Colombian developer On3D Studios’ Quantum Replica features a reflective shade and hoodie wearing amnesiac named Alpha. Thrust into a city under lockdown, our protagonist starts his journey into a surface level examination of what makes a cyberpunk world work. Rather than focus on what actually makes the genre tick - the people, their problems, and the underlying social commentary - we are only offered vibrant dashes of neon and a synth laden soundtrack.
The narrative starts out by obliquely letting us know that things used to be better, but now they are bad. Quantum Replica doesn’t dole out much in the way of details, which did little to hook me into the world or the plight of its residents. Instead, it serves up a barebones action movie starter set of a plot. This could work as a passable framework to tell a story, but puts the onus of quality solely on the gameplay.
In game development circles, you commonly see two truisms. First, you should find what’s engaging early and focus on it. Second, that scope creep is inevitable, so you should cut what is not working. In Quantum Replica, I see the genesis of a lot of interesting ideas that stumbled in the execution.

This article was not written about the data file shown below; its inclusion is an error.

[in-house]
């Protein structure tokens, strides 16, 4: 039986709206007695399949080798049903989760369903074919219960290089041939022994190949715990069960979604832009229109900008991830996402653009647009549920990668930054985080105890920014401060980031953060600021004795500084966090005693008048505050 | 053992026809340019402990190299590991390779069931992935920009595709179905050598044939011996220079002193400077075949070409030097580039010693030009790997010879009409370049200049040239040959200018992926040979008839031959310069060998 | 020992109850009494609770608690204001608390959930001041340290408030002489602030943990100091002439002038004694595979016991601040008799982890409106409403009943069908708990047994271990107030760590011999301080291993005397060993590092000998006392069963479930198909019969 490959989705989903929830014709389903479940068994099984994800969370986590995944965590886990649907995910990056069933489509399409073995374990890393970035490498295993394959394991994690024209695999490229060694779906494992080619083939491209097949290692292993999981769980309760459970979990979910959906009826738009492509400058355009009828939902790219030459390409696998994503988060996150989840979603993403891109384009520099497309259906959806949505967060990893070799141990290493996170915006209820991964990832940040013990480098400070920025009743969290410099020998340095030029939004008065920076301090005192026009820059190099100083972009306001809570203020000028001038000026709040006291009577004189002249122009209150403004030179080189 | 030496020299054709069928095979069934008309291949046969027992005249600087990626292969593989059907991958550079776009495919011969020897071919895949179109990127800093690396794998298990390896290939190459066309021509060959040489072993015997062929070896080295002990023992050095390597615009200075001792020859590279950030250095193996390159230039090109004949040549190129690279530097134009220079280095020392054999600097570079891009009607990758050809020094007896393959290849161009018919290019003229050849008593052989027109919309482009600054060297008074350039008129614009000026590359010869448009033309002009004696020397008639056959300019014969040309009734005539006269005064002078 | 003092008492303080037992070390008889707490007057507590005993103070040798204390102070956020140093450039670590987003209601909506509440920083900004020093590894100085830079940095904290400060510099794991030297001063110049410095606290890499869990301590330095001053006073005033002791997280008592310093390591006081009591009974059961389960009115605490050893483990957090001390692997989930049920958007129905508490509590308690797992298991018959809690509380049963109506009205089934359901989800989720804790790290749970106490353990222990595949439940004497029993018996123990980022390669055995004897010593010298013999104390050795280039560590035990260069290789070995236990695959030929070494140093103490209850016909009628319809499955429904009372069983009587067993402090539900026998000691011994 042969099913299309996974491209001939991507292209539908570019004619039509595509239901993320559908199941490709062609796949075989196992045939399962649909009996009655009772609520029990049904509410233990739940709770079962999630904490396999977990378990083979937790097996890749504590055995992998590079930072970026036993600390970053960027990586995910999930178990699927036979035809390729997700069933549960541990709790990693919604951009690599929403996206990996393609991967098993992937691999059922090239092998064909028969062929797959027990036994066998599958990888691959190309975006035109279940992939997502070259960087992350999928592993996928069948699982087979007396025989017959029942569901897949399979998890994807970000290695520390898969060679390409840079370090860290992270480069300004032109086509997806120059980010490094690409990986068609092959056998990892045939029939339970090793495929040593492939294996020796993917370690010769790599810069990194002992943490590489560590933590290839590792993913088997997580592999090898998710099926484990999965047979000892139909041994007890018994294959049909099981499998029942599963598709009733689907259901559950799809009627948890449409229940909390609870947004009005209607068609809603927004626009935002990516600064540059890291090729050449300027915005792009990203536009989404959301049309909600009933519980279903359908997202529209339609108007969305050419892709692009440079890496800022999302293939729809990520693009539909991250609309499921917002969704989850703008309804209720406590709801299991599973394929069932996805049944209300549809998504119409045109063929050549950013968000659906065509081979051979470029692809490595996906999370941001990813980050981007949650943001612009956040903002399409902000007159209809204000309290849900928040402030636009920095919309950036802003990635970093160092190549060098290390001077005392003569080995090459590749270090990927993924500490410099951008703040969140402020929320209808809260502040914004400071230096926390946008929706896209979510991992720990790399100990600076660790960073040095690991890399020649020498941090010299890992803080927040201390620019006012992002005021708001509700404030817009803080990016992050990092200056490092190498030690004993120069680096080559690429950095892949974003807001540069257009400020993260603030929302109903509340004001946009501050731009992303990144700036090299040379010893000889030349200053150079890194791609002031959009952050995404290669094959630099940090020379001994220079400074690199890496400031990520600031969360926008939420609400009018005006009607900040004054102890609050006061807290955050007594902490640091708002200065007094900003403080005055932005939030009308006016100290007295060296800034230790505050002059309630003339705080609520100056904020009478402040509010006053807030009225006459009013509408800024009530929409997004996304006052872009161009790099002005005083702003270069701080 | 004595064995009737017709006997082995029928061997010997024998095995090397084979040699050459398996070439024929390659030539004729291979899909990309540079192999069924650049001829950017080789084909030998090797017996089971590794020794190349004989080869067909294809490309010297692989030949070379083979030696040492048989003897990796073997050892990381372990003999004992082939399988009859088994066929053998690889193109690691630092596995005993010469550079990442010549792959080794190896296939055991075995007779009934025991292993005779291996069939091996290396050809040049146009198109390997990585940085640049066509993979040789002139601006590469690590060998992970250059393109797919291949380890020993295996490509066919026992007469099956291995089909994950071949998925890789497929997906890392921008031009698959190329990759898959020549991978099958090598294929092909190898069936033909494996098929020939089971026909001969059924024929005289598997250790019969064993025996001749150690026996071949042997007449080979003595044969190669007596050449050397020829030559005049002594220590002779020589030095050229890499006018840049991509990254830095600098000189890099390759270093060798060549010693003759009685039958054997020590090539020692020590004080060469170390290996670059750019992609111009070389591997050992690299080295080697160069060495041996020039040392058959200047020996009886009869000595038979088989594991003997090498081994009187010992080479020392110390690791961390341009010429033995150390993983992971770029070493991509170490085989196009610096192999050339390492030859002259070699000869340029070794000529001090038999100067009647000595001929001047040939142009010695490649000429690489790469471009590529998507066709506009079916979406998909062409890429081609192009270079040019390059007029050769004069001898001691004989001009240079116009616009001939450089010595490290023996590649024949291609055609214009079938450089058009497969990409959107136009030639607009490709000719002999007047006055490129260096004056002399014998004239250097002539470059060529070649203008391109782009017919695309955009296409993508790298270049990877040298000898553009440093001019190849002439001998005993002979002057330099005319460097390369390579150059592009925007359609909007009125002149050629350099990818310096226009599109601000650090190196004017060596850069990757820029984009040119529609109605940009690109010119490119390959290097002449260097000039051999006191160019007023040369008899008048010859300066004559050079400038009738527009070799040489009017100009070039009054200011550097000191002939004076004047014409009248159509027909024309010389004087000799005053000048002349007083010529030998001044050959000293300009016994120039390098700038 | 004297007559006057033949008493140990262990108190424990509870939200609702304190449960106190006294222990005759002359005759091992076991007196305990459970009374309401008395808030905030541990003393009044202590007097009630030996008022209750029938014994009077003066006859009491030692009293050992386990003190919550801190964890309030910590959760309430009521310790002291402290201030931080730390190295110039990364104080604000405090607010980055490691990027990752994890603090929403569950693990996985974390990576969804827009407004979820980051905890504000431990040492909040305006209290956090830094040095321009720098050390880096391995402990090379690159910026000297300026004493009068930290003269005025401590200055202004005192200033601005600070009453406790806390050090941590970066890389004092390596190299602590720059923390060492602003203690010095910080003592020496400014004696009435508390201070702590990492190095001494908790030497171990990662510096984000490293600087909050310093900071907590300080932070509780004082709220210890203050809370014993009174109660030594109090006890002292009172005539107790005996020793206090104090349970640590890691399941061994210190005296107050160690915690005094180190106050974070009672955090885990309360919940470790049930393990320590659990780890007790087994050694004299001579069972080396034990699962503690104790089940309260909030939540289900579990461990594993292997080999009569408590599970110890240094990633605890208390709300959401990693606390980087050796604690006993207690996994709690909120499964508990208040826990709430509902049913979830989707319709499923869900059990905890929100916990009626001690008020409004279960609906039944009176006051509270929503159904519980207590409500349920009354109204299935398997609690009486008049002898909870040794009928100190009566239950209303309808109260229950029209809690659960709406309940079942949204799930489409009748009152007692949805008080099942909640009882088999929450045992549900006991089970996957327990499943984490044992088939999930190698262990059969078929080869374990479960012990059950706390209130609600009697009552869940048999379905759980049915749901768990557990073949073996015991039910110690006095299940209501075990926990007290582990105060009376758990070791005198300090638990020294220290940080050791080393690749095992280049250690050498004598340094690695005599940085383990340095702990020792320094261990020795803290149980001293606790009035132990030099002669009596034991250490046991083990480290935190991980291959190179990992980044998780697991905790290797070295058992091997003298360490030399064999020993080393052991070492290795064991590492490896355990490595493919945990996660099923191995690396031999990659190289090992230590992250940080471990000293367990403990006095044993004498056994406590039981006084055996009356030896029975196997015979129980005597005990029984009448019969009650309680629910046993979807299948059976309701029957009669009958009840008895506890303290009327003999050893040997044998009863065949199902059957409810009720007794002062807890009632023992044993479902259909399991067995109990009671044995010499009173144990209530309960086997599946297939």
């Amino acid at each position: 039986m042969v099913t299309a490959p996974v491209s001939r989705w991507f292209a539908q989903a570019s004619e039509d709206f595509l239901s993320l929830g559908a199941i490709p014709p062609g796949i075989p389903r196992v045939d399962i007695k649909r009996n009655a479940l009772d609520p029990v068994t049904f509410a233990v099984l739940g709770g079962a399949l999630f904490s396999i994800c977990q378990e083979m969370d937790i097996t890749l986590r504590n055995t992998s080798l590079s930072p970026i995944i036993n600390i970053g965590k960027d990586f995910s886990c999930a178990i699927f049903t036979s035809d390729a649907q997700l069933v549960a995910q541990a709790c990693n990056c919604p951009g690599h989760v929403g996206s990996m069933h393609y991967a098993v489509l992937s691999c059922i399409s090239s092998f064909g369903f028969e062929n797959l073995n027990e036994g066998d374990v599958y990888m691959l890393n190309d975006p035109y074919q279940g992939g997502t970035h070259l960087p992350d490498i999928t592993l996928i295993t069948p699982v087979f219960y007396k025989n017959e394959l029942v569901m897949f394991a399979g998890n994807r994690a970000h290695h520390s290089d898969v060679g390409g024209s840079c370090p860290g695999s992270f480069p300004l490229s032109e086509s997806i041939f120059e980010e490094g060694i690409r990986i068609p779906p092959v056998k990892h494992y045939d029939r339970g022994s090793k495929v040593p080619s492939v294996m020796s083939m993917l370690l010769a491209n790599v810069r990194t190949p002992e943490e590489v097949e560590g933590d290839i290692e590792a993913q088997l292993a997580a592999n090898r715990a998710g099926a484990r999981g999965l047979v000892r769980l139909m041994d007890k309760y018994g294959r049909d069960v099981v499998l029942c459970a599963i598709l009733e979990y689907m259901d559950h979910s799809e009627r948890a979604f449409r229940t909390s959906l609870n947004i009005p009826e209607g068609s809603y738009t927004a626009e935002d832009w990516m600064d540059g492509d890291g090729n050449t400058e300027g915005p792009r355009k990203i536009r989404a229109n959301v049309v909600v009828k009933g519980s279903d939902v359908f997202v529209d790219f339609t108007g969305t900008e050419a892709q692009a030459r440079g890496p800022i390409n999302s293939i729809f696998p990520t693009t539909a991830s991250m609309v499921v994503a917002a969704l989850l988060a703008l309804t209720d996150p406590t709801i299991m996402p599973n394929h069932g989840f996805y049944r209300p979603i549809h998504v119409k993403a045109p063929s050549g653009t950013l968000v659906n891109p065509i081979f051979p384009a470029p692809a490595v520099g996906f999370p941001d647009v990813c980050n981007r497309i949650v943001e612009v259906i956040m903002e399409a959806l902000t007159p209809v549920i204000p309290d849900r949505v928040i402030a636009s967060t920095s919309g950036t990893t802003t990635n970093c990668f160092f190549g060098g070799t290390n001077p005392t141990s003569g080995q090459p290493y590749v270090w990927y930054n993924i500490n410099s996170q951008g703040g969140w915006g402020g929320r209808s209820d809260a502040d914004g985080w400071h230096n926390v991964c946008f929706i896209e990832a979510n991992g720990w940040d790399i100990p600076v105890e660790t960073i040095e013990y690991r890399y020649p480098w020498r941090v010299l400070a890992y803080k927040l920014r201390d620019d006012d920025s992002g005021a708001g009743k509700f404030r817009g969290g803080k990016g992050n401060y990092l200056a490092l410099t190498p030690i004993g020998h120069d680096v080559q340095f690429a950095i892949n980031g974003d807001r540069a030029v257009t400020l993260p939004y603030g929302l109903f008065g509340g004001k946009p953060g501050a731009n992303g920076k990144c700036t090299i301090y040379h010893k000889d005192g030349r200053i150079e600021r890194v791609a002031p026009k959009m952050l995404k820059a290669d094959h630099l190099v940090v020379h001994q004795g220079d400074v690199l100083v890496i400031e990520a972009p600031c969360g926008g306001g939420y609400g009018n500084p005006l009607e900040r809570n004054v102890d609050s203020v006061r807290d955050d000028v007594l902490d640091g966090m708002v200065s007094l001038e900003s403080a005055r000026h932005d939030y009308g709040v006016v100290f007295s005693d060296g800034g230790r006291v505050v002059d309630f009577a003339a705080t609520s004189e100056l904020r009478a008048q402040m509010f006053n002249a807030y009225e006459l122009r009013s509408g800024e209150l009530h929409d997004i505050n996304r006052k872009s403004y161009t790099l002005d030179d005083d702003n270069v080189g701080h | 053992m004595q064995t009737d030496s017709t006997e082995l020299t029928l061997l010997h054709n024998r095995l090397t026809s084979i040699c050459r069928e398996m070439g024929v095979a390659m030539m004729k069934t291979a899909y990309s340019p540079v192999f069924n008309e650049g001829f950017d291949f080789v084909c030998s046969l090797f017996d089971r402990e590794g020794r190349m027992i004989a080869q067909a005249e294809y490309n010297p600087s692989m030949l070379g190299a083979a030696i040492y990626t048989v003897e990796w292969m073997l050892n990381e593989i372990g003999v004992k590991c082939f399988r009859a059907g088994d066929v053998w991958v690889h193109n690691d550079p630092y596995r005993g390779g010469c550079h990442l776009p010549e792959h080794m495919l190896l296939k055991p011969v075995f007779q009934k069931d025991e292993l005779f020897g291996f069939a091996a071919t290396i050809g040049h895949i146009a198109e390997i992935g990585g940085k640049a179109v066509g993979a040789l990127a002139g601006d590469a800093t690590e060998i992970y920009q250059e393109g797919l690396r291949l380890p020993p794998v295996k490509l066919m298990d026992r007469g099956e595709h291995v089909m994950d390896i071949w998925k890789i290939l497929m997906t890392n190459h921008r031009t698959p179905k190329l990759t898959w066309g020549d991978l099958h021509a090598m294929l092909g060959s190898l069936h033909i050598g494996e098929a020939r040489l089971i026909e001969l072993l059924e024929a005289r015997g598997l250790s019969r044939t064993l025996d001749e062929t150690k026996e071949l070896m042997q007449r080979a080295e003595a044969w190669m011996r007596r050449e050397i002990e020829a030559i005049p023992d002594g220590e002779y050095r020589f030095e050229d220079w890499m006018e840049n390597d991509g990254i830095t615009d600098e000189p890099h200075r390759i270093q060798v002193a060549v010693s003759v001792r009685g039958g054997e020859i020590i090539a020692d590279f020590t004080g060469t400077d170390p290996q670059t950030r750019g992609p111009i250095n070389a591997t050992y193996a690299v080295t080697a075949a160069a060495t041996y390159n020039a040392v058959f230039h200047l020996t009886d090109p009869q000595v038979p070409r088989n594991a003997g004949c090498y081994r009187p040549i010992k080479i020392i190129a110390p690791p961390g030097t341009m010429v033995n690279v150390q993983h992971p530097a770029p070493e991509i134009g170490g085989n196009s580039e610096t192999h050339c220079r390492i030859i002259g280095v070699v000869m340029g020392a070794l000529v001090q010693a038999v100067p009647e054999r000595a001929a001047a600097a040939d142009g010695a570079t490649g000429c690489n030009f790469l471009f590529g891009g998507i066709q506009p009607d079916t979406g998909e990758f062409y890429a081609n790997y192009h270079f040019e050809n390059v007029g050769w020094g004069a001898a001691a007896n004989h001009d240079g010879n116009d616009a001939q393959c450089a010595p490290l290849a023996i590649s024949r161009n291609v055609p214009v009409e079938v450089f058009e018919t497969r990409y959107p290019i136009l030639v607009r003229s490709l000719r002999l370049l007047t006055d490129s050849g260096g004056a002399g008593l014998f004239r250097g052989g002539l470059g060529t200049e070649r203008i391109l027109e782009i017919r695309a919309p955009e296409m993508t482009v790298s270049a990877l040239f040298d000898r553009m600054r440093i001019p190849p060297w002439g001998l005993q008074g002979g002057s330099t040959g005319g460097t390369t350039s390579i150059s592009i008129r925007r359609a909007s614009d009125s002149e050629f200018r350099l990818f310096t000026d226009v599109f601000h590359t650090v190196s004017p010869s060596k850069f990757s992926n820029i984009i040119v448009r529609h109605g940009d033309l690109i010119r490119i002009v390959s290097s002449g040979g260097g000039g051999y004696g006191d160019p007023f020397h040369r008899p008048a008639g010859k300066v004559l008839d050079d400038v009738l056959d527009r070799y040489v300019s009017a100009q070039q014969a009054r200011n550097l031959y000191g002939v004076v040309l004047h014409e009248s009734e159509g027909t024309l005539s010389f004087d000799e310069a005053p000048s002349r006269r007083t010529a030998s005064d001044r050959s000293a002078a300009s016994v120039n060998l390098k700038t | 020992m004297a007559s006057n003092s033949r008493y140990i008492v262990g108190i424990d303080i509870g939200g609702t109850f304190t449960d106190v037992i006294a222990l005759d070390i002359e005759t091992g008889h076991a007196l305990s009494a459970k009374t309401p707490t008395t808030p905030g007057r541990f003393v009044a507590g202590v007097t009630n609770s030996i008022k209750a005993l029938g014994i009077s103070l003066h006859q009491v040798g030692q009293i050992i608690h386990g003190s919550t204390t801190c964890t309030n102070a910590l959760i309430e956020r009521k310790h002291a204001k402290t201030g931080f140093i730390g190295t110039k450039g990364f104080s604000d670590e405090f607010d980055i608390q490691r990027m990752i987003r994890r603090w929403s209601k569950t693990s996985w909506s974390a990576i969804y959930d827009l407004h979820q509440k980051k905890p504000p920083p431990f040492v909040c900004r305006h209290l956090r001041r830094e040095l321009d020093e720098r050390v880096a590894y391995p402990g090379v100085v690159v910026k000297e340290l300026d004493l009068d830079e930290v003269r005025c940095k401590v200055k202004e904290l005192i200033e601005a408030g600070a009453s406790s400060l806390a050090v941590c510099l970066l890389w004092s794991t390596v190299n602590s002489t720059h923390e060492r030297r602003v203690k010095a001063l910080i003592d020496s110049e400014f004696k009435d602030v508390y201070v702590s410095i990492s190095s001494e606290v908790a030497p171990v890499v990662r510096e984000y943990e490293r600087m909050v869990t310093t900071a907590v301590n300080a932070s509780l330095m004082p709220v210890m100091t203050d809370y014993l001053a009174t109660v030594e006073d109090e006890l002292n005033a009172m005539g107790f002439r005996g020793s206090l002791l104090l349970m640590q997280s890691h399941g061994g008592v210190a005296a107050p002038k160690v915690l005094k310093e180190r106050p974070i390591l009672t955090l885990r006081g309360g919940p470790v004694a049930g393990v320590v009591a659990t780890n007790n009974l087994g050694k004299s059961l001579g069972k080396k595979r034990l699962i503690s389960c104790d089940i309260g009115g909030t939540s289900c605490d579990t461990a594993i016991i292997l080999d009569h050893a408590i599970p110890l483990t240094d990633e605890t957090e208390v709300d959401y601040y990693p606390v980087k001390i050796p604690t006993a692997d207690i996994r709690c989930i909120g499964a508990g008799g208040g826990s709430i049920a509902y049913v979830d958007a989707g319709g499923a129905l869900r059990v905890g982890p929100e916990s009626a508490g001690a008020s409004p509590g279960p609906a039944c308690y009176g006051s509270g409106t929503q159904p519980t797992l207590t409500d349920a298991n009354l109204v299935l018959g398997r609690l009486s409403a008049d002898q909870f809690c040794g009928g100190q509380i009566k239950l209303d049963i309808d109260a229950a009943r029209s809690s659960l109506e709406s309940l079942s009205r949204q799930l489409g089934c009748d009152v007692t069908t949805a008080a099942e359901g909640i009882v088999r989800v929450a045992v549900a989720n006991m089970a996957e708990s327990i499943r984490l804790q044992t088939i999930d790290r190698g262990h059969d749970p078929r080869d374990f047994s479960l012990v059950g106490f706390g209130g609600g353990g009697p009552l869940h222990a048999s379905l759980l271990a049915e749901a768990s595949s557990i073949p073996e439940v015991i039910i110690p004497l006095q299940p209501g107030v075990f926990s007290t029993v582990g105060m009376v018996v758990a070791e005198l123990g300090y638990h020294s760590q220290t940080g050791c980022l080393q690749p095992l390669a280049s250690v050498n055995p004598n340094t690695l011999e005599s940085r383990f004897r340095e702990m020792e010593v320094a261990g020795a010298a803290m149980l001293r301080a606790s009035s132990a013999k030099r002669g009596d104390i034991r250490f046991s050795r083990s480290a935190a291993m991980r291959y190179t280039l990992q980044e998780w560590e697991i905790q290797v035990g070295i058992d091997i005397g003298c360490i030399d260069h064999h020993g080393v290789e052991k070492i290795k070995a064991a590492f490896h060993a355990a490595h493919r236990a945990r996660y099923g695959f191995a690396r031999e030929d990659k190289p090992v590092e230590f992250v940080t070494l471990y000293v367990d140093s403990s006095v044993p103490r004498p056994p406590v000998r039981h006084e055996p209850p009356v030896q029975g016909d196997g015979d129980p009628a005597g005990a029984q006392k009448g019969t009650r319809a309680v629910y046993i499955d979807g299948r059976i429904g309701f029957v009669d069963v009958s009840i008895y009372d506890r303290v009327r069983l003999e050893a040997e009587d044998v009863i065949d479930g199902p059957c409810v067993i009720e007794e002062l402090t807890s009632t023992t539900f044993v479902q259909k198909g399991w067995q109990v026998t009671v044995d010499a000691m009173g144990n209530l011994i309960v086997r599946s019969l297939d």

I normally love to meticulously pick apart guard patrols, slowly peeling back the layers of security until I can swoop in for my target. But the game’s core stealth loop actively disincentivizes me from doing so. The levels break down into what are effectively a grid of corridors, providing few opportunities for player creativity in deconstructing defenses. Moreover, all the verticality in the level design is just begging to be used, but only gets a brief nod toward the end of the game.
And If you do decide to knockout or kill a guard, there’s nowhere to hide the body and once discovered a drone drops in a replacement guard. The game, though clearly not by intention, taught me that my best option was to selectively run through the guards at near breakneck speeds in order to move on to the next section.
The boss fights - excluding the last one - bring a much needed spark to the game. The first encounter has you dashing through waves of bullet hell style attacks while the second builds on its shmuppy predecessor with a melee focused twist. While each encounter still felt rough, I felt like I was looking at the core of what could have been polished into a good boss rush game.
Ultimately, Quantum Replica feels like a game design checklist. They are present and functional, but that’s the most that they can claim. I’m not ready to write off On3D Studios though. The boss fights show me that these developers can build something engaging, I just hope their sophomore offering has them creating a more focused experience.
Score: 2 out 5 (Not Recommended)
Quantum Replica was developed by On3D Studios. It is available on Steam for $15.99.